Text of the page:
A teacher lives a lonely life, all the while struggling over his son's custody. His life slowly gets better as he finds love and receives good news from his son, but his new luck is about to be brutally shattered by an innocent little lie.
Thomas Bo Larsen,
4 interlocking stories all connected by a single gun all converge at the end and reveal a complex and tragic story of the lives of humanity around the world and how we truly aren't all that different. In Morocco, a troubled married couple are on vacation trying to work out their differences. Meanwhile, a Moroccan herder buys a rifle for his sons so they can keep the jackals away from his herd. A girl in Japan dealing with rejection, the death of her mother, the emotional distance of her father, her own self-consciousness, and a disability among many other issues, deals with modern life in the enormous metropolis of Tokyo, Japan. Then, on the opposite side of the world the married couple's Mexican nanny takes the couple's 2 children with her to her son's wedding in Mexico, only to come into trouble on the return trip. Combined, it provides a powerful story and an equally powerful looking glass into the lives of seemingly random people around the world and it shows just how connected we... Written by
The shallow depth of field in Chieko's sequences is a nod to the photography of Mona Kuhn. Most of Kuhn's photos have shallow focus, a concept used by the filmmakers to emphasize Chieko's deafness and isolation. See more »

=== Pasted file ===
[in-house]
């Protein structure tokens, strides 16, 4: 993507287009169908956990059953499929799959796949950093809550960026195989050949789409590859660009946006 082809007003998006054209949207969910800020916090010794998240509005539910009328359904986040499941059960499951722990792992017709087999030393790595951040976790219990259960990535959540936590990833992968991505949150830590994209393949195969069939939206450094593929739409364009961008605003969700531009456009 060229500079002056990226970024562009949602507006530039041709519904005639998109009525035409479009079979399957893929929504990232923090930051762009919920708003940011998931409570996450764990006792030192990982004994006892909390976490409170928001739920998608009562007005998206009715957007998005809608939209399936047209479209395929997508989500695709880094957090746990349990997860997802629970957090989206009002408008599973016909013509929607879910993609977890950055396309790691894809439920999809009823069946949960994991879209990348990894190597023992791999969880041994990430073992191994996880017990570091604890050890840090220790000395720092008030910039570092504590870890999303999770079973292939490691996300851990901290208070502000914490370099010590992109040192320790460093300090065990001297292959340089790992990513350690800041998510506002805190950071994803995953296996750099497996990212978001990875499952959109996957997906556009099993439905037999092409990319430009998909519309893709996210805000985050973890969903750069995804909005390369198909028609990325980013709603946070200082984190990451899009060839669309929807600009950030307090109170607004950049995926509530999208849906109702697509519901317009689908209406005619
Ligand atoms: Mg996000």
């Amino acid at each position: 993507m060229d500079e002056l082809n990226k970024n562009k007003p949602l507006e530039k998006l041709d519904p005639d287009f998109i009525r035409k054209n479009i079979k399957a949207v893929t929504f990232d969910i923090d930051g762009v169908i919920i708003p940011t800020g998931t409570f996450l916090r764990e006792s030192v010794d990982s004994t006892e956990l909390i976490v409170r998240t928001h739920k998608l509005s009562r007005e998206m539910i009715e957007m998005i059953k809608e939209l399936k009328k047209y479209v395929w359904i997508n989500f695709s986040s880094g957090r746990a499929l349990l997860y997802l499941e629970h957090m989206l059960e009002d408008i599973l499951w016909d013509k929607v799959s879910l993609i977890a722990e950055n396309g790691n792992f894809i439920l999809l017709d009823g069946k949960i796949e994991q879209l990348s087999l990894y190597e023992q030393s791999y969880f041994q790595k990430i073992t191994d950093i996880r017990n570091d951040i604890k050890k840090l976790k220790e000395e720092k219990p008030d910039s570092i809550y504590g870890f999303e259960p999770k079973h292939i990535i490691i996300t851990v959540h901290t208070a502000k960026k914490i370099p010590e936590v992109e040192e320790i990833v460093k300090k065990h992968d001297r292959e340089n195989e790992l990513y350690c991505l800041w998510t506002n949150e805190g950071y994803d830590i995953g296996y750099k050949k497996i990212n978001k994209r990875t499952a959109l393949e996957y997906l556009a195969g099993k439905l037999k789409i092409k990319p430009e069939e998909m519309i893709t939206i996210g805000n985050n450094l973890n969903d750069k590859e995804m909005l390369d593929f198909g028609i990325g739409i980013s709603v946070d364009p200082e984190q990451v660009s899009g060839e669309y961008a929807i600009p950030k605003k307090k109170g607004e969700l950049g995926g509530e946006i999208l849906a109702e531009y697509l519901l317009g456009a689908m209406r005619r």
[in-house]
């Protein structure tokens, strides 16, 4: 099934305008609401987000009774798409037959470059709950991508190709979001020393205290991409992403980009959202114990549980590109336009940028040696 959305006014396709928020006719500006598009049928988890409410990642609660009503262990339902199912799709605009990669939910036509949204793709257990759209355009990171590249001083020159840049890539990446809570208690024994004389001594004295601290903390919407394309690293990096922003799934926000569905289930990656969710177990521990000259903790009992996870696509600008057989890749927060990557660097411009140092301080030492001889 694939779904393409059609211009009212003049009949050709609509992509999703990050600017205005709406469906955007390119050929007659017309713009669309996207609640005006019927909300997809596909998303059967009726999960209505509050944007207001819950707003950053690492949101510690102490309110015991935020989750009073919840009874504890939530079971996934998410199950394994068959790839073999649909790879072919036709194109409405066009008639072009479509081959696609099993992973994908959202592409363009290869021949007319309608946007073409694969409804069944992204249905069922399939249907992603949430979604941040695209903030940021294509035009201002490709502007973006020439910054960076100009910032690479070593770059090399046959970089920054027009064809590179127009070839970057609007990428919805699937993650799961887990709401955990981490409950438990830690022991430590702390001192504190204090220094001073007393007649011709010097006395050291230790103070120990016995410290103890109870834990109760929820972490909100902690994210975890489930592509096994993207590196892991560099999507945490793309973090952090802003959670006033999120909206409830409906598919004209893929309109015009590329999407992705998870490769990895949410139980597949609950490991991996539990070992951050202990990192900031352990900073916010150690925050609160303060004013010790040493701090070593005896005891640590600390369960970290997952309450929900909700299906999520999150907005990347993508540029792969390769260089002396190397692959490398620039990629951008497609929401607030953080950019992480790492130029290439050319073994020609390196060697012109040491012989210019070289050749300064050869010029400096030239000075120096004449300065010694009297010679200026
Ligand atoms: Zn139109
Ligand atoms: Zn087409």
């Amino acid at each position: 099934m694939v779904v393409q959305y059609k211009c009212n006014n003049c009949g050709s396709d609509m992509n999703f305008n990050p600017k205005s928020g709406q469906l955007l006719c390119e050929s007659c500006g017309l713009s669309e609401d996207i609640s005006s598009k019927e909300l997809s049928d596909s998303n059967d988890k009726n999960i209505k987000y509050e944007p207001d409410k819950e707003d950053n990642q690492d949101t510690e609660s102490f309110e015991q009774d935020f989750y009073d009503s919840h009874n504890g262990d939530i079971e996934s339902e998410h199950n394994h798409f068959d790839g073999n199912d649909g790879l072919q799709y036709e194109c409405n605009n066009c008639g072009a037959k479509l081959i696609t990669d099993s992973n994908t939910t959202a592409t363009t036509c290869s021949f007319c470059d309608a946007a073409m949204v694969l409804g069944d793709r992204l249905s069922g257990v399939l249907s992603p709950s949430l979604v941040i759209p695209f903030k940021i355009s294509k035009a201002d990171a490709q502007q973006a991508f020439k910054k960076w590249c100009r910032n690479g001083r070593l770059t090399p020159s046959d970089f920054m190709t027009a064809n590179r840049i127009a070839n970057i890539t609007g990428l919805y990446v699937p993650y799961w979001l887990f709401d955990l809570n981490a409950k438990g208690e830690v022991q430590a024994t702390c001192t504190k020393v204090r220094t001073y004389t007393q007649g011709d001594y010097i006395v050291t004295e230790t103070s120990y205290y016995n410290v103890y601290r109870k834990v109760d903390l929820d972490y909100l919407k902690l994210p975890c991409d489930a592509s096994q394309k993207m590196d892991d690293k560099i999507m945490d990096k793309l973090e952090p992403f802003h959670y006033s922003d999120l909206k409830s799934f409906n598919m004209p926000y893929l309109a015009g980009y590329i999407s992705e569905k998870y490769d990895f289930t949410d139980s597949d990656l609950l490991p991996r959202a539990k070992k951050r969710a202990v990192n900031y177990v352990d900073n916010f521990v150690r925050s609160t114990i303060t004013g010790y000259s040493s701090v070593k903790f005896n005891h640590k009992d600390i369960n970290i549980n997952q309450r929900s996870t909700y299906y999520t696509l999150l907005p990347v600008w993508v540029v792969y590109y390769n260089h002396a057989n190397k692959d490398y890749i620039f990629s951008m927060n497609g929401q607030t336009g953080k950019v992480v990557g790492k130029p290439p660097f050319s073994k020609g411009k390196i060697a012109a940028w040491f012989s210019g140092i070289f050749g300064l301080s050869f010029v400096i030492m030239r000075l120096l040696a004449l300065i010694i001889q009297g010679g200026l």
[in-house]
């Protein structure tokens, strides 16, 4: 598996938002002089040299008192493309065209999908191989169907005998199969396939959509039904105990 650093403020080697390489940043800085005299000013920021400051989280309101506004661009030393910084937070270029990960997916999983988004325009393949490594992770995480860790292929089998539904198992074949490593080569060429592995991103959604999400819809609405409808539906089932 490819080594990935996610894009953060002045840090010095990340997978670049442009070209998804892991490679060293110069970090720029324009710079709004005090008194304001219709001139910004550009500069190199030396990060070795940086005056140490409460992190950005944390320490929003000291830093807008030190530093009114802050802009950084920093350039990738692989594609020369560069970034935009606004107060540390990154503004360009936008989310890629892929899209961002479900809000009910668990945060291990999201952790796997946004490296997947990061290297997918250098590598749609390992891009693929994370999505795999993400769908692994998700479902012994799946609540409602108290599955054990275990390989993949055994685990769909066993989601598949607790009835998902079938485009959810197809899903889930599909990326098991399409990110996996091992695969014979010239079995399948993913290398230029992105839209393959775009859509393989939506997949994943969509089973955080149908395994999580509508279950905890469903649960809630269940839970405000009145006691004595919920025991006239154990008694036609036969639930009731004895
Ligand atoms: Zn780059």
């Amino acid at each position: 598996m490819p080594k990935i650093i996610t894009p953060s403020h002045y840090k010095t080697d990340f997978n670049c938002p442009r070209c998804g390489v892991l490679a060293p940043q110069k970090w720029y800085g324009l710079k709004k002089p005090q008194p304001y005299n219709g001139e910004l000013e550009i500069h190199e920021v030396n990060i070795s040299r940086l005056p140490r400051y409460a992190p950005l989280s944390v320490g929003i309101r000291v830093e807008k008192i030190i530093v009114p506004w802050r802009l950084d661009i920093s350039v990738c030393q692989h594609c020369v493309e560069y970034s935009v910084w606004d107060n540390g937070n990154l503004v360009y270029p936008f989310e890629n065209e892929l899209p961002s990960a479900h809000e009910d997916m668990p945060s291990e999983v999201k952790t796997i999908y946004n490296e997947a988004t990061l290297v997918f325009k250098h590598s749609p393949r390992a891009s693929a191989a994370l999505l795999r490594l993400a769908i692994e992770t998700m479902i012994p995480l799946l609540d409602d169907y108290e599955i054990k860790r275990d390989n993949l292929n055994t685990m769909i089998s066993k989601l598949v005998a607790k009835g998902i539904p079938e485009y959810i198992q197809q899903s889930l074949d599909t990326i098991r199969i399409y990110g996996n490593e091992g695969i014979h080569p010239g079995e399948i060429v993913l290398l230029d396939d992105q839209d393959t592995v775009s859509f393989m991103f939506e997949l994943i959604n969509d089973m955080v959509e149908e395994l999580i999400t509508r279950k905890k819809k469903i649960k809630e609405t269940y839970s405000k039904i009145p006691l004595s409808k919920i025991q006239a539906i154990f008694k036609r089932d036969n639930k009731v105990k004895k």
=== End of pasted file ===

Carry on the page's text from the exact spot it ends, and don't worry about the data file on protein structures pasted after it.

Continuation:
When the two Japanese cops meet Chieko, the older one says his name is Amano Yoshio, but the subtitles read Amamo Yoshjo. See more »
It's almost new. Three hundred cartridges. The guy who gave it to me said you can hit as far as three kilometers.
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Alejandro González Iñárritu's direction is brilliantly layered and intricately woven. He deftly uses different film stock, imagery, sound, and stories to weave a single tale out of four disparate ones, a talent he's shown in other films.
The story by screenwriter Guillermo Arriaga and Iñárritu has one incident ricochet around the globe, and peeling back the layers of culture to show the frustrating inability to communicate, and the poignancy and universality of familial love.
Each story is complete, but a series of snapshots that leave as many questions as answers. As the stories unfold, the backstories and the futures of the characters are chock full of possibility and pain. As one commenter during the Q&A said, it was frustratingly beautiful. Each storyline deals with family and conflict from the inability to communicate or to understand.
All the performances are incredible, and very touching. Brad Pitt did an excellent job, and the always outstanding Cate Blanchett, a powerhouse actor if there ever was one, has the least screen time of any of the leads. Few can do so much with so little. But the really outstanding performance is Rinko Kikuchi as a deaf-mute Tokyo teen.
To say any more would possibly lesson the experience, so let me just say this: it may seem confusing at times, but by the end, it will seem like poetry.
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